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Cardiovascular, respiratory, and body temperature responses of sheep to the ergopeptides ergotamine and ergovaline

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  • 1 Department of Biological Sciences, the University of Waikato, Private Bag 3105 Hamilton, New Zealand.
  • | 2 Food Science Group, AgResearch, Ruakura Research Centre, Private Bag 3123, HamiltonNew Zealand.
  • | 3 Institute of Food, Nutrition and Human Health, Massey University, Private Bag 11 222, Palmerston North, New Zealand.

Abstract

Objective—To compare the effects of the ergot alkaloid ergovaline with effects of ergotamine on blood pressure, heart rate, respiratory rate, and body temperature in conscious sheep.

Animals—3 sheep with indwelling arterial catheters.

Procedure—Ergotamine and ergovaline were injected IV (20 nmol/kg), and their effects on arterial blood pressure, heart rate, respiratory rate and pattern, body temperature, and skeletal muscle electromyographic activity were compared with control values obtained following injections of saline (0.9% NaCl) solution or acetone.

Results—Both ergopeptides caused immediate and significant increases in blood pressure (50 to 75 mm Hg) without concomitant increases in heart rate. Ergovaline but not ergotamine significantly increased pulse pressure (35 mm Hg). Both ergopeptides resulted in decreased respiratory rate and increased respiratory depth within the first hour of administration. Body temperature was decreased slightly upon ergopeptide administration but continued to increase thereafter, with greater increases developing with ergovaline than with ergotamine. Increased body temperatures of 3.0 to 3.5 C were maintained for at least 10 hours. Respiratory rate was increased to rates as high as 210 to 220 breaths/min in association with hyperthermia. Ergopeptides had no effect on skeletal muscle electromyographic activity.

Conclusions and Clinical Relevance—In sheep, ergovaline has similar effects to ergotamine on cardiovascular and pulmonary function and body temperature but is more potent. These effects are consistent with clinical signs observed in the toxicoses developed when ruminants ingest grass with high concentrations of ergopeptides. (Am J Vet Res 2002;63:387–393)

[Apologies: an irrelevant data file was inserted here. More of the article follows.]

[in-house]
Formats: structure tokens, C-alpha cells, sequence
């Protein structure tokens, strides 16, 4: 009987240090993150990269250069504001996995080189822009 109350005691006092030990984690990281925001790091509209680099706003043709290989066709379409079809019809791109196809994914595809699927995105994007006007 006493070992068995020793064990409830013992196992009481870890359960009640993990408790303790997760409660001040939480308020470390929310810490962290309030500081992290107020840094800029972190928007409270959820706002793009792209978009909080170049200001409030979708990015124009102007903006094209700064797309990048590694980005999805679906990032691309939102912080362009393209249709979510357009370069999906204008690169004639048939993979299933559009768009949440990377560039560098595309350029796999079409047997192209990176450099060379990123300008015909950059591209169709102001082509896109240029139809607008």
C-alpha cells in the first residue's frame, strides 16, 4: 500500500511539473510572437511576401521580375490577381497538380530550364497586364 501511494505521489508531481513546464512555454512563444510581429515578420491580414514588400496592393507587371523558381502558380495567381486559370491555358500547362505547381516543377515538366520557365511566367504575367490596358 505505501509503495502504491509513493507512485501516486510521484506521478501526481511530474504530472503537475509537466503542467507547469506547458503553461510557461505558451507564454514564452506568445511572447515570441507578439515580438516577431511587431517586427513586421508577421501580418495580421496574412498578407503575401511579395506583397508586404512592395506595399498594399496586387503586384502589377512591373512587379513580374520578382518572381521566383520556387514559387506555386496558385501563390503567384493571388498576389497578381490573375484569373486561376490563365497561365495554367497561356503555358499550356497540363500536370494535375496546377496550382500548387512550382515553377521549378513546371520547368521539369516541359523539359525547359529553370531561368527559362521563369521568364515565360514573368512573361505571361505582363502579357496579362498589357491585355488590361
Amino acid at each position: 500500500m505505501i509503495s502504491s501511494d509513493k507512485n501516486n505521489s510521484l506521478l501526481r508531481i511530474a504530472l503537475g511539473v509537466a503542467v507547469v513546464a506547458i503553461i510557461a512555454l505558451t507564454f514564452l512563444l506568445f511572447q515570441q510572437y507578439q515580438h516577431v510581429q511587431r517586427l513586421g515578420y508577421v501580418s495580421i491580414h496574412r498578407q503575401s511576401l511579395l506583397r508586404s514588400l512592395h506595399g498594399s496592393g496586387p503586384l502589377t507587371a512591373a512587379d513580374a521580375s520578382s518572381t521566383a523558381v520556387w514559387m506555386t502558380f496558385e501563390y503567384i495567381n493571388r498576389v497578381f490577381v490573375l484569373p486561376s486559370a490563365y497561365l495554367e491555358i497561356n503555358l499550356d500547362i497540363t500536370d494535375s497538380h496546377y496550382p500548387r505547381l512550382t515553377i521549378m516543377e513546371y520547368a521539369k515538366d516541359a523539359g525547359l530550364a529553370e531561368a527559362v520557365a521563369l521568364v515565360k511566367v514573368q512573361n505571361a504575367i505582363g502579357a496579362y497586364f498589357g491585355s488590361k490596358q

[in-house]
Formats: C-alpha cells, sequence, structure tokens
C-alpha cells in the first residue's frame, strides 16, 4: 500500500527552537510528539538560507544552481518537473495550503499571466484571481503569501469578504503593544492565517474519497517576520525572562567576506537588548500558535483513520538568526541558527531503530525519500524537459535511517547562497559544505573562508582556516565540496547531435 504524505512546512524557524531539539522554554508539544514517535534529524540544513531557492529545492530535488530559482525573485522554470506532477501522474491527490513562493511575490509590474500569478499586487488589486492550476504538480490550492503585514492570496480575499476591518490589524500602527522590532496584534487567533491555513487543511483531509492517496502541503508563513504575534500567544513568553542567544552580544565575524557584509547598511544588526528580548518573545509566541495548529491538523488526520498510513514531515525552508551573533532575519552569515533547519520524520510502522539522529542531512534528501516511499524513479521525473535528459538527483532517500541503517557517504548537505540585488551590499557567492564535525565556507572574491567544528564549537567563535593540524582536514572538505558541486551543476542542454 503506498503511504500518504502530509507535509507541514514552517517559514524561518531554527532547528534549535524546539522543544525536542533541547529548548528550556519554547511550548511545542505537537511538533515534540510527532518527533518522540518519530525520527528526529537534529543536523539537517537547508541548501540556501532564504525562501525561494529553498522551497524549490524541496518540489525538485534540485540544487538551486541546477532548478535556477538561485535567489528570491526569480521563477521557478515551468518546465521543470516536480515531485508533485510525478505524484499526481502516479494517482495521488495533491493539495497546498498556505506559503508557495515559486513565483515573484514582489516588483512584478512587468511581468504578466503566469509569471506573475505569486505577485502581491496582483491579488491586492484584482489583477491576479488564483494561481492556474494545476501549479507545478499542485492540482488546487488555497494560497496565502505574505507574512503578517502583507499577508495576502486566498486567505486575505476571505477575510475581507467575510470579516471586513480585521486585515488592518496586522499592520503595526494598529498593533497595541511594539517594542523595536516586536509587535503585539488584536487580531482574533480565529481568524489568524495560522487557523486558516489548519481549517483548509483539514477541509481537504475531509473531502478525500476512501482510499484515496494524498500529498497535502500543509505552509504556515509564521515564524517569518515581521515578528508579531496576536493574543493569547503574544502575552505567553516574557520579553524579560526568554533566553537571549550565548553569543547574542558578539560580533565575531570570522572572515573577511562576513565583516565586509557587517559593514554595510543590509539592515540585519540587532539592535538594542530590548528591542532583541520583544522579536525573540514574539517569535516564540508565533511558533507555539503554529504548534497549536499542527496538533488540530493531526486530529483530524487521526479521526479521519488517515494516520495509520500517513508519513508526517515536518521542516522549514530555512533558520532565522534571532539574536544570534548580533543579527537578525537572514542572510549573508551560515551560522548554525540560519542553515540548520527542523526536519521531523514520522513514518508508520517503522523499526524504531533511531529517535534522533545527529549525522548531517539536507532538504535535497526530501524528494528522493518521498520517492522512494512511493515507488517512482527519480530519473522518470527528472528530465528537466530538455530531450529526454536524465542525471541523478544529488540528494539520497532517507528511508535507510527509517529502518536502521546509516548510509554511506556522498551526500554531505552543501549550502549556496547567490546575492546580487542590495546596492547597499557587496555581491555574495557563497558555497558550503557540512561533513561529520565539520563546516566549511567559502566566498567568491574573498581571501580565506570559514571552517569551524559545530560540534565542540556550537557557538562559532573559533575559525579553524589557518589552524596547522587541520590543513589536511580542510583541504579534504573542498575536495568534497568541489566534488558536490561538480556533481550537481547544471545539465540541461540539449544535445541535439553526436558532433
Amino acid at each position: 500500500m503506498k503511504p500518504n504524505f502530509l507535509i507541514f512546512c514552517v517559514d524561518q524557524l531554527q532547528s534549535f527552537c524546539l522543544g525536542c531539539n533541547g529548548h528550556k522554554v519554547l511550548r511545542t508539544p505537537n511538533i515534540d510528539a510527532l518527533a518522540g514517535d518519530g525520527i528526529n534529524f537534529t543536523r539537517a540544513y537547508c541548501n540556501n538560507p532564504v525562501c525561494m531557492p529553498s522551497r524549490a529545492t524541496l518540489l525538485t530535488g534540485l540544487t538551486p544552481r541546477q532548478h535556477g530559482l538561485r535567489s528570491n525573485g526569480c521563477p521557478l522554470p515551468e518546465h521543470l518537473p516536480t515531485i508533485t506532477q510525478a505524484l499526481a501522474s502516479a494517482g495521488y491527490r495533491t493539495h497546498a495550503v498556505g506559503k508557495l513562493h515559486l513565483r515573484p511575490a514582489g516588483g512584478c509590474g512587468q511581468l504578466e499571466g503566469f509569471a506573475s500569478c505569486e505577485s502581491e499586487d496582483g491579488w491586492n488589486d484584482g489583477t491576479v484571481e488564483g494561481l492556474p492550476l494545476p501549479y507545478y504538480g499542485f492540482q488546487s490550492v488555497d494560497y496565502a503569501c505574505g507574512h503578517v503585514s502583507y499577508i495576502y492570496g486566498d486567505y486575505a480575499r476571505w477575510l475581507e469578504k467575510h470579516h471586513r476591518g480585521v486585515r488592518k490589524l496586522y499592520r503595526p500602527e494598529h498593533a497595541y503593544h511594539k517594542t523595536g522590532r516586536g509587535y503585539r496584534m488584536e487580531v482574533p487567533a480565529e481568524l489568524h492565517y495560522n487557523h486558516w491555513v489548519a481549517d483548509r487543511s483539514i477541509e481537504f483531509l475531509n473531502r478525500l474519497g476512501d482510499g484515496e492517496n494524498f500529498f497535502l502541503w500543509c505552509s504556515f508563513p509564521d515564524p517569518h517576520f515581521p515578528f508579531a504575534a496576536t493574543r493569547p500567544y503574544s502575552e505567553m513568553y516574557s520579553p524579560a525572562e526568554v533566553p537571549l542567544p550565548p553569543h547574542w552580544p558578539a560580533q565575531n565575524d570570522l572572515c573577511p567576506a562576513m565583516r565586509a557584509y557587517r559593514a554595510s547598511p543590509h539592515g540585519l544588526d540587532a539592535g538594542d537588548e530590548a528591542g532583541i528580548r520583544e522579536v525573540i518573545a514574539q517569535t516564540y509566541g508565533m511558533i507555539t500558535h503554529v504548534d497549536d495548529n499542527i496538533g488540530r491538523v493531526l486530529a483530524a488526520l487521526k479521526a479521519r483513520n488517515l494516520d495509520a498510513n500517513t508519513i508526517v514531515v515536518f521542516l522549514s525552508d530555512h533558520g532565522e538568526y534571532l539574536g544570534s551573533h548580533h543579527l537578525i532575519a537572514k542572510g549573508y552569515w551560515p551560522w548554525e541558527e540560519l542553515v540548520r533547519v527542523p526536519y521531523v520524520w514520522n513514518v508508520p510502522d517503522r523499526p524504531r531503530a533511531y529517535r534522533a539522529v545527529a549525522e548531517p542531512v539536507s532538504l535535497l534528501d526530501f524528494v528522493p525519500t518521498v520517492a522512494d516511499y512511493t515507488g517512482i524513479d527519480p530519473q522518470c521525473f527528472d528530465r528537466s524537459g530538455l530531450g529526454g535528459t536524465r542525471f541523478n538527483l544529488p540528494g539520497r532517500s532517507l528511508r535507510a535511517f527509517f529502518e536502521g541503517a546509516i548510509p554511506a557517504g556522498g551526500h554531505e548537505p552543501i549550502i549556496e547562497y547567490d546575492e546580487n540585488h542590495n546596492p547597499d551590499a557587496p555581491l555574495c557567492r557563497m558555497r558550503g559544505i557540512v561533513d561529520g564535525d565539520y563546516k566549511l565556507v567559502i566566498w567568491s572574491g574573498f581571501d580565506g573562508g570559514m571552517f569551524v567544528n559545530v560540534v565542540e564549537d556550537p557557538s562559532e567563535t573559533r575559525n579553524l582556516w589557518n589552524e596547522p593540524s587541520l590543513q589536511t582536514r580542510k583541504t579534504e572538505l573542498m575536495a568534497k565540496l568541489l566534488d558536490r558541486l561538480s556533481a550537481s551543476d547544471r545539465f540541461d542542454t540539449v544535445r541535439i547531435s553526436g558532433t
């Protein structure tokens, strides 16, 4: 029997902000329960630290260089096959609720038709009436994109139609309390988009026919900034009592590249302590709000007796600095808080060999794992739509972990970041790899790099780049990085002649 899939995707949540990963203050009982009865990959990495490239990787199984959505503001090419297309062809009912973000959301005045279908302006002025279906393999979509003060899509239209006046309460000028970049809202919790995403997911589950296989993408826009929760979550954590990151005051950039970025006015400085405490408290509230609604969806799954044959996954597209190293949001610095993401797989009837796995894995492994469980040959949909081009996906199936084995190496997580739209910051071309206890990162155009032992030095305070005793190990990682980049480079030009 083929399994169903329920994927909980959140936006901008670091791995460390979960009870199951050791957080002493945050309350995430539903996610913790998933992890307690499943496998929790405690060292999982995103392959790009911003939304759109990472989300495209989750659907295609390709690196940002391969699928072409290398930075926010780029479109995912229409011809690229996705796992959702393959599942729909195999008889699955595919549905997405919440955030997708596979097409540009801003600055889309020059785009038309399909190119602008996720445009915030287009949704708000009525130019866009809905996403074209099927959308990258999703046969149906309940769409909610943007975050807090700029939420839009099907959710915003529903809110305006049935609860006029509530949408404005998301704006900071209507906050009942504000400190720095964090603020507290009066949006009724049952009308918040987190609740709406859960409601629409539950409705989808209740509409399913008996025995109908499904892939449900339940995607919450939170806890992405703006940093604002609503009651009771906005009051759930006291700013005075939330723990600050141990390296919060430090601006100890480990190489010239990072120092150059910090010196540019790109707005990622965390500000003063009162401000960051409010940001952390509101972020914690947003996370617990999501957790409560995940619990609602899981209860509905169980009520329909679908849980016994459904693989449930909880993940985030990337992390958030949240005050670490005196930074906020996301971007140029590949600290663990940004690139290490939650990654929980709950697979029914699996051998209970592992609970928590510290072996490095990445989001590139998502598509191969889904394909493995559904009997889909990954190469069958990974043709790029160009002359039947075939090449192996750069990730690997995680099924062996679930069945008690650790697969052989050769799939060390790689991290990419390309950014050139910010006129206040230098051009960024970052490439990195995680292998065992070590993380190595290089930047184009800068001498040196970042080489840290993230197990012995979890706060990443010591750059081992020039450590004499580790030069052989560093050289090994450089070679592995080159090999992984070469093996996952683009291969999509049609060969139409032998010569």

Abstract

Objective—To compare the effects of the ergot alkaloid ergovaline with effects of ergotamine on blood pressure, heart rate, respiratory rate, and body temperature in conscious sheep.

Animals—3 sheep with indwelling arterial catheters.

Procedure—Ergotamine and ergovaline were injected IV (20 nmol/kg), and their effects on arterial blood pressure, heart rate, respiratory rate and pattern, body temperature, and skeletal muscle electromyographic activity were compared with control values obtained following injections of saline (0.9% NaCl) solution or acetone.

Results—Both ergopeptides caused immediate and significant increases in blood pressure (50 to 75 mm Hg) without concomitant increases in heart rate. Ergovaline but not ergotamine significantly increased pulse pressure (35 mm Hg). Both ergopeptides resulted in decreased respiratory rate and increased respiratory depth within the first hour of administration. Body temperature was decreased slightly upon ergopeptide administration but continued to increase thereafter, with greater increases developing with ergovaline than with ergotamine. Increased body temperatures of 3.0 to 3.5 C were maintained for at least 10 hours. Respiratory rate was increased to rates as high as 210 to 220 breaths/min in association with hyperthermia. Ergopeptides had no effect on skeletal muscle electromyographic activity.

Conclusions and Clinical Relevance—In sheep, ergovaline has similar effects to ergotamine on cardiovascular and pulmonary function and body temperature but is more potent. These effects are consistent with clinical signs observed in the toxicoses developed when ruminants ingest grass with high concentrations of ergopeptides. (Am J Vet Res 2002;63:387–393)